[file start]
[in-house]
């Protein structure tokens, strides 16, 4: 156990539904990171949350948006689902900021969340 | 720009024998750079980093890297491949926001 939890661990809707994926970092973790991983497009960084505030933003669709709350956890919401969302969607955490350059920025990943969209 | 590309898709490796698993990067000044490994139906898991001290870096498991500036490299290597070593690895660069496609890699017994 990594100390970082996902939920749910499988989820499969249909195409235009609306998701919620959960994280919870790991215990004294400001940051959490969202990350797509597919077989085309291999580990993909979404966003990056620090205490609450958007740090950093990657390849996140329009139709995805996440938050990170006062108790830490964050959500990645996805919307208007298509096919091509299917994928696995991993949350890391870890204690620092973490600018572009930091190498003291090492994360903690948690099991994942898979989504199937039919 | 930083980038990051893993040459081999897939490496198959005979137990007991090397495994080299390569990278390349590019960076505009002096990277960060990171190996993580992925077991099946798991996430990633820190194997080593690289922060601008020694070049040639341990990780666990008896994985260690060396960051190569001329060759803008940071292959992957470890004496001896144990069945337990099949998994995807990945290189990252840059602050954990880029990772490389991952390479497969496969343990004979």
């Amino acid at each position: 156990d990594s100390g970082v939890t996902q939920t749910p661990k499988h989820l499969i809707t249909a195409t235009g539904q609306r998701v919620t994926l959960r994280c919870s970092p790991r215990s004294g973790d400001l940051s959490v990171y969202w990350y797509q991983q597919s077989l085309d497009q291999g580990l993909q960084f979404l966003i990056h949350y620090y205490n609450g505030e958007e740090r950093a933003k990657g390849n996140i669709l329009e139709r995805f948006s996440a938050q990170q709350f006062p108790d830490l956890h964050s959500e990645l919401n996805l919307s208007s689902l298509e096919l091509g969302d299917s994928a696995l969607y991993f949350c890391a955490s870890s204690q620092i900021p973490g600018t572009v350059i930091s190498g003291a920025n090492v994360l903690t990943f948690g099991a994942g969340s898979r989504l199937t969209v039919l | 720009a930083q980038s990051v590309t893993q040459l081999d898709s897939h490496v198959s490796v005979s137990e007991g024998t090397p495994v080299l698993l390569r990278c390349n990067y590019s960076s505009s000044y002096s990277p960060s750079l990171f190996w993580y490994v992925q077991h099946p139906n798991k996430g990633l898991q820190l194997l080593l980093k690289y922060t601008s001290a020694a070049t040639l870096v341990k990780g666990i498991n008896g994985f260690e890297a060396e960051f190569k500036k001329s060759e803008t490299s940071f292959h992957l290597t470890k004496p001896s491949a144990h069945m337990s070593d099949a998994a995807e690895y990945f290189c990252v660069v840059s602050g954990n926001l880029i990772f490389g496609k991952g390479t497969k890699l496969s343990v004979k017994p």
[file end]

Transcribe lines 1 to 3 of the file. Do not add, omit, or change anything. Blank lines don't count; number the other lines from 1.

[in-house]
């Protein structure tokens, strides 16, 4: 156990539904990171949350948006689902900021969340 | 720009024998750079980093890297491949926001 939890661990809707994926970092973790991983497009960084505030933003669709709350956890919401969302969607955490350059920025990943969209 | 590309898709490796698993990067000044490994139906898991001290870096498991500036490299290597070593690895660069496609890699017994 990594100390970082996902939920749910499988989820499969249909195409235009609306998701919620959960994280919870790991215990004294400001940051959490969202990350797509597919077989085309291999580990993909979404966003990056620090205490609450958007740090950093990657390849996140329009139709995805996440938050990170006062108790830490964050959500990645996805919307208007298509096919091509299917994928696995991993949350890391870890204690620092973490600018572009930091190498003291090492994360903690948690099991994942898979989504199937039919 | 930083980038990051893993040459081999897939490496198959005979137990007991090397495994080299390569990278390349590019960076505009002096990277960060990171190996993580992925077991099946798991996430990633820190194997080593690289922060601008020694070049040639341990990780666990008896994985260690060396960051190569001329060759803008940071292959992957470890004496001896144990069945337990099949998994995807990945290189990252840059602050954990880029990772490389991952390479497969496969343990004979």
């Amino acid at each position: 156990d990594s100390g970082v939890t996902q939920t749910p661990k499988h989820l499969i809707t249909a195409t235009g539904q609306r998701v919620t994926l959960r994280c919870s970092p790991r215990s004294g973790d400001l940051s959490v990171y969202w990350y797509q991983q597919s077989l085309d497009q291999g580990l993909q960084f979404l966003i990056h949350y620090y205490n609450g505030e958007e740090r950093a933003k990657g390849n996140i669709l329009e139709r995805f948006s996440a938050q990170q709350f006062p108790d830490l956890h964050s959500e990645l919401n996805l919307s208007s689902l298509e096919l091509g969302d299917s994928a696995l969607y991993f949350c890391a955490s870890s204690q620092i900021p973490g600018t572009v350059i930091s190498g003291a920025n090492v994360l903690t990943f948690g099991a994942g969340s898979r989504l199937t969209v039919l | 720009a930083q980038s990051v590309t893993q040459l081999d898709s897939h490496v198959s490796v005979s137990e007991g024998t090397p495994v080299l698993l390569r990278c390349n990067y590019s960076s505009s000044y002096s990277p960060s750079l990171f190996w993580y490994v992925q077991h099946p139906n798991k996430g990633l898991q820190l194997l080593l980093k690289y922060t601008s001290a020694a070049t040639l870096v341990k990780g666990i498991n008896g994985f260690e890297a060396e960051f190569k500036k001329s060759e803008t490299s940071f292959h992957l290597t470890k004496p001896s491949a144990h069945m337990s070593d099949a998994a995807e690895y990945f290189c990252v660069v840059s602050g954990n926001l880029i990772f490389g496609k991952g390479t497969k890699l496969s343990v004979k017994p």